The WM Phoenix Open Needs Both Fixing and Defending

Photo Credit: Ross D. Franklin, AP

You almost certainly have heard the news; heck, it made international headlines…our shining crown jewel of a golf tournament, the PGA “party of the year”, got out of hand this year. A woman fell out of the bleachers, numerous fights broke out in the stands, people rushing in without tickets; in short, it was messy.

The Party of the Year got out of hand and was a stain on the long history of the tournament. An event that typically walked a fine line between sports and debauchery drunkenly flopped onto the side of debauchery, and it did not go unnoticed.

Indeed, now elected officials are jumping into the fray and are being forced to make comments. For one, Mayor David Ortega stated his support of the event but seemed to put a not-insignificant amount of pressure on the Thunderbirds, the group that operates the Open, to make necessary changes. The tournament seems to have officially flown too close to the sun, metaphorically speaking.

First, we should state unequivocally that the tournament is important and special. It counted about 700,000 spectators this year and is a massive boon for the city of Scottsdale and the local economy. It is a festive opportunity for white collars to both network and let loose. It is a See And Be Seen affair, about as quintessentially Scottsdale as the Cowboy sign in Old Town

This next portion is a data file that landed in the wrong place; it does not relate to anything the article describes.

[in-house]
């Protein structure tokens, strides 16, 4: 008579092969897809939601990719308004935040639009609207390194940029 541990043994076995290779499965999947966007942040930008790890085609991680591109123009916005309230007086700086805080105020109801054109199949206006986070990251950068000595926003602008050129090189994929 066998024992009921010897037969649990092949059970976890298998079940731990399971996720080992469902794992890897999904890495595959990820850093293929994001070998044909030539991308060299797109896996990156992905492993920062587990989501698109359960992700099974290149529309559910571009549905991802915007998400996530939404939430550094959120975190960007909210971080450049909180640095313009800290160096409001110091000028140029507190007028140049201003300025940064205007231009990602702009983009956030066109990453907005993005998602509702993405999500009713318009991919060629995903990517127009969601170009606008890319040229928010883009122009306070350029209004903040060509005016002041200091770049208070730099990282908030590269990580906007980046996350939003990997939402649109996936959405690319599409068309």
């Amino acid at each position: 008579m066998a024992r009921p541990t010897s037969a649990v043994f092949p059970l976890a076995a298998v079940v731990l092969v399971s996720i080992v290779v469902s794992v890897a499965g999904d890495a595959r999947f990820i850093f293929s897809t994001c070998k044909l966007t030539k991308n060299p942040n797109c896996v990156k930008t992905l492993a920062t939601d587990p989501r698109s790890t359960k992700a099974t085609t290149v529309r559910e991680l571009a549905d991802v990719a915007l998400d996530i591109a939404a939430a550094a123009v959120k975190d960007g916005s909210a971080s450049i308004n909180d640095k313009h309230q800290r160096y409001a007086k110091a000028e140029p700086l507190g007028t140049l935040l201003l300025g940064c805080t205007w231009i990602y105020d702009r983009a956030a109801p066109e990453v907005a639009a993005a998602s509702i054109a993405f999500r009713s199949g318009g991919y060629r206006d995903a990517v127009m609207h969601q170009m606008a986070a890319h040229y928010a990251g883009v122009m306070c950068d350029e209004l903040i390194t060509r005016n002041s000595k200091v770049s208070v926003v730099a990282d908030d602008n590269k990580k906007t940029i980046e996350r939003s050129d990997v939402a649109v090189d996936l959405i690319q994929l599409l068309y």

The thing about good things is that too much of them isn’t so good however. And the thing about pendulums is that they have the reputation for swinging too far in one direction.

Should the Open be a “normal” golf tournament, with polite golf claps and minimized chatting? Hell no. But this does feel like a moment where the pendulum has officially swung too far in one direction. For the sake of longer term viability and lasting brand reputation? Perhaps.

Thankfully, those of us in the chattering class aren’t tasked with coming up with actual solutions to problems, we just get to point them out, and hopefully enough of you find it to be a good enough read to justify bringing up the problem. But suffice it to say, a good party doesn’t need to devolve into a frat party. The best of Scottsdale isn’t stupid drunkenness and brutish, dumb behavior. Bacchanalia can coexist with classiness and dignity. It is very much possible.

The Thunderbirds have their work cut out for them: to cut the BS and preserve the uniqueness of the event. Two things are clear, however: the pendulum has swung too far, and that it doesn’t need to be an out-of-control mess to be a special event. We hope they are able to course-correct in a way that makes the event even more special.